John Casken

Our new season brings four concerts for those keen to experience great music performed by some of our best musicians in a beautiful location. We begin with one of our leading string quartets, followed by captivating choral singing, a truly inspiring pianist, and finishing with a sparkling folk trio in dialogue with two virtuosic solo violins.

The award-winning Brodsky Quartet needs little introduction to audiences who keep an eye on the international chamber music scene. Established 45 years ago, and with over 3000 concerts and 70 recordings to their name, their wealth of experience enables them to shed new light on established masterpieces as well as continuing to offer innovative programmes and projects. They have recorded many works from the classic string quartet repertoire as well as new works written especially for them. They are much in demand around the world, from Australasia to North and South America, Asia, South Africa and Europe. The Brodsky Quartet’s complete cycle of Shostakovich’s string quartets resulted in their being awarded the title of ‘Artistic Associate’ at London’s Kings Place in 2012, and their second recording of the cycle was made live at the Muziekgebouw in Amsterdam in 2016.

Mark Hindley, who conducts the Scottish Vocal Ensemble on 31 May, was one of the founding members of the choir in 2015. Their singers are individually selected and the group has performed at prestigious venues in Perth, Edinburgh and in the Borders’ abbeys of Melrose and Dryburgh. They are keen to balance repertoire pieces with lesser-known works, as their programme clearly demonstrates.

Mark Hindley is both a conductor and an organist, and even though he qualified as a doctor, music enticed him away from pursuing medicine as a career. He is much in demand as a Chorus Master, including with Scottish Chamber Orchestra, Leeds Philharmonic Society, and RTE Philharmonic Choir in Ireland.

Steven Osborne could rightly be described as a national treasure. He is much sought after as a soloist, chamber musician and recitalist. He won the Royal Philharmonic Society’s Instrumentalist of the Year award in 2013 and has enjoyed residencies at London’s Wigmore Hall, with CBSO and RSNO orchestras, Antwerp’s deSingel and Bath International Music Festival. He has performed around the world and is as renowned for his interpretations of Beethoven as he is of works by Messiaen and Tippett. He has given recitals in many of the world’s major venues from Vienna and Amsterdam to Tokyo and New York. In 2020 Steven Osborne will release his 30th recording for Hyperion, a fascinating disc of Prokofiev’s War Sonatas.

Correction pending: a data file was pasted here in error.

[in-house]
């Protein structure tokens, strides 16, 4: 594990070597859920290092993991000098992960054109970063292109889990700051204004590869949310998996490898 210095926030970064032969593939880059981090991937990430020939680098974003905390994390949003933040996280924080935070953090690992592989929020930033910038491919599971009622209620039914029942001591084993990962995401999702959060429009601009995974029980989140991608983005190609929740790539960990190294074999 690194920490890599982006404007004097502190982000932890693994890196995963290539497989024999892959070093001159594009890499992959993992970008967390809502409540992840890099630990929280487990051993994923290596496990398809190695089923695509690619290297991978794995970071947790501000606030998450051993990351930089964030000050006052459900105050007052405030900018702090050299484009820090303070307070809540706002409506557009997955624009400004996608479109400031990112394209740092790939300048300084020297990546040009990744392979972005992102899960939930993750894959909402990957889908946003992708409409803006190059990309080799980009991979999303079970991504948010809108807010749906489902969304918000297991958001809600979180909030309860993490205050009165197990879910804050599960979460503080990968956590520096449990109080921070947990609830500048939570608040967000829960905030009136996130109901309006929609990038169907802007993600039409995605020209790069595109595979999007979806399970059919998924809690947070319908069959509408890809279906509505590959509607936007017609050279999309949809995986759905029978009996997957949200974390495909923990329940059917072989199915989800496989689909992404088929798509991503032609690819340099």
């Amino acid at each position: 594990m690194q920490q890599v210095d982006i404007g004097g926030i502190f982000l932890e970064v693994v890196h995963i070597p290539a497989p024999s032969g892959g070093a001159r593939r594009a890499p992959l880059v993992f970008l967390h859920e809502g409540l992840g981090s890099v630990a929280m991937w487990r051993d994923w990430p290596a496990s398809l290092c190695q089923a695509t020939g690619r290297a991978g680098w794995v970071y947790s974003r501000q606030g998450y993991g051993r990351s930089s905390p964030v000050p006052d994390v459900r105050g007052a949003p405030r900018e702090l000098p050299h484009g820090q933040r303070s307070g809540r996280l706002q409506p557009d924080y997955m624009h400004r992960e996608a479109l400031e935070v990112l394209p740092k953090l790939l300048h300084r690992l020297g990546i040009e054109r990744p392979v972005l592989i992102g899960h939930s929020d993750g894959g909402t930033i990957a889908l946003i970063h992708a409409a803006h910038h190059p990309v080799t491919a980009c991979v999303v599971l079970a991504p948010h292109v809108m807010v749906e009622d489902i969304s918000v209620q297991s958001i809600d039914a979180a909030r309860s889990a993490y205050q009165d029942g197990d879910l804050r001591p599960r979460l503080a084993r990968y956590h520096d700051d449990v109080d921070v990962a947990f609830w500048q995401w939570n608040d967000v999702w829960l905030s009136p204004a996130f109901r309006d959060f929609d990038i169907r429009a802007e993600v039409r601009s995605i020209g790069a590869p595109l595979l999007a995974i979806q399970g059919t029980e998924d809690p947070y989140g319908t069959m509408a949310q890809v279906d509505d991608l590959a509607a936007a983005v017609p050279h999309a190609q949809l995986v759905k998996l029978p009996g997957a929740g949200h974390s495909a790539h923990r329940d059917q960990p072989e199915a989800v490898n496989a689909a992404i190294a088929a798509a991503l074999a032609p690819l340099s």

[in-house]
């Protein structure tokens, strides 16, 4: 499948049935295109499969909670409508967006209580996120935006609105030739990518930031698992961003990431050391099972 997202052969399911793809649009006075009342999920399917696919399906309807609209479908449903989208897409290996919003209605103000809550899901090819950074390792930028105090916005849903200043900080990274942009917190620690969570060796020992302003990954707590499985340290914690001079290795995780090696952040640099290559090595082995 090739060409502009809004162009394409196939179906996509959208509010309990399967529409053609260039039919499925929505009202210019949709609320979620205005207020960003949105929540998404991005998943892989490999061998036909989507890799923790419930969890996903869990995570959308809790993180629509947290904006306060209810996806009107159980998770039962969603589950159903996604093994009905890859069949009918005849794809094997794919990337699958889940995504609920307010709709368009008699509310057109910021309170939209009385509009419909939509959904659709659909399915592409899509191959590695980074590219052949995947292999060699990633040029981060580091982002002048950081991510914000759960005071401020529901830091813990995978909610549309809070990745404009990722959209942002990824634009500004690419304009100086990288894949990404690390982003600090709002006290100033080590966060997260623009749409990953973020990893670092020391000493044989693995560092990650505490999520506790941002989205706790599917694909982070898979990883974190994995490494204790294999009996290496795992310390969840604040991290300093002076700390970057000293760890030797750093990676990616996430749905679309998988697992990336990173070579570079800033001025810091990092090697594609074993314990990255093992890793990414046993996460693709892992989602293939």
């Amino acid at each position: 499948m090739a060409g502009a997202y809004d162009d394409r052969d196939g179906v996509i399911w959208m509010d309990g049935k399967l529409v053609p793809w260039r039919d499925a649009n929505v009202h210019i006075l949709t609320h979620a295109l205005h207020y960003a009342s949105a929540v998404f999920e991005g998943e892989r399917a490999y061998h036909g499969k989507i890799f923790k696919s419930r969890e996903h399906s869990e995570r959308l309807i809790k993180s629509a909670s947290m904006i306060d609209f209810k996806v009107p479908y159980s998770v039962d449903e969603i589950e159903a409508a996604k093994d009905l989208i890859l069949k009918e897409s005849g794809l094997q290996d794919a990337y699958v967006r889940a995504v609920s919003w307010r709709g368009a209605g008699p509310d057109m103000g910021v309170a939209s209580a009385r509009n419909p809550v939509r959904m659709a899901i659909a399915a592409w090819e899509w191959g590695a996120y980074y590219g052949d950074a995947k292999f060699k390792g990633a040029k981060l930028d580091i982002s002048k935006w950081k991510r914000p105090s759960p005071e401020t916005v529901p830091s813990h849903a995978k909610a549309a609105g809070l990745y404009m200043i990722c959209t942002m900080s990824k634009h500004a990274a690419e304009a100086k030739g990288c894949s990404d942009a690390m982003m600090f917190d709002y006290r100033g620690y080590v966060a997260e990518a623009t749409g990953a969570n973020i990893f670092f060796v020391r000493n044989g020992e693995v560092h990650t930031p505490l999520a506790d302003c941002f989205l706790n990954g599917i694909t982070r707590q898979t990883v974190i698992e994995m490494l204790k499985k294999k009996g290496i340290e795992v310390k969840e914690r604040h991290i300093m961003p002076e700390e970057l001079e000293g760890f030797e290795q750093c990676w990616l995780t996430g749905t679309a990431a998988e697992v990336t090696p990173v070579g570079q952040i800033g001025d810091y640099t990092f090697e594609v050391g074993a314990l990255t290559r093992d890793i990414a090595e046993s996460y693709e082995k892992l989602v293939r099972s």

It is always very pleasing when we are able to invite musicians with local connections, and two members of Inver (Kevin Lees, fiddle, and Matthew Jones, guitar), who take part in our final concert, trained on Newcastle University’s Folk Degree Course. Through their involvement with local organisations such as Folkworks, Tyneside Irish Centre, and as members of Sage Gateshead’s Folkestra, Matthew and Kevin grew up learning the folk music of Northumberland, Scotland and Ireland. The Danish musician Rune Barslund completes the trio playing whistles and accordion. Rune has been playing Irish traditional music from an early age and spent a year at Limerick during his university course immersing himself in the tradition. As well as composing new material, Inver also explore the Celtic tradition which inspires most of their work. Inver released their debut album 'Heading Out' in November 2019 and this will be the Denmark-based band's first visit to the UK.

This final concert includes two further local musicians, ones closely linked to Royal Northern Sinfonia. Bradley Creswick is the irrepressible former leader of the orchestra, immensely gifted as soloist and chamber musician as well as orchestral leader. He originally joined RNS in 1984 and in the late 1980s moved to London to lead the Philharmonia, and then the orchestra of the Royal Opera House before returning to Sage Gateshead and the Sinfonia in 1994. He regularly appears as Guest Leader for other orchestras, appears as a recitalist with pianist Margaret Fingerhut, and retired as Leader of RNS in 2019. Born in Tasmania, Katerina Nazarova is a prize-winning violinist who has performed with both the Sydney and Melbourne Symphony Orchestras. She is an active chamber musician in Europe and Asia and has led a number of UK orchestras, including the Scottish Chamber Orchestra and CBSO. She is now Principal 1st Violin with Royal Northern Sinfonia.

I hope you’ll agree that this is an impressive line-up of artists and that the 2020 season of concerts (see Concerts page) promises to be an exciting journey with great music and interesting programmes.

John Casken, Artistic Director

Tickets will be available from February 2020

Alwinton Summer Concerts take place in the Church of St Michael and All Angels, located just outside of the remote, rural village of Alwinton in Upper Coquetdale, Northumberland. The series has established itself as one of the major cultural events in the North-East of England and the church, with its fine acoustic, is surrounded by beautiful and dramatic landscape.

John Casken Chairman and Artistic Director
Richard Marr Treasurer
Anne Jones Secretary

Alwinton Church Summer Concerts - Registered Charity No. 1140527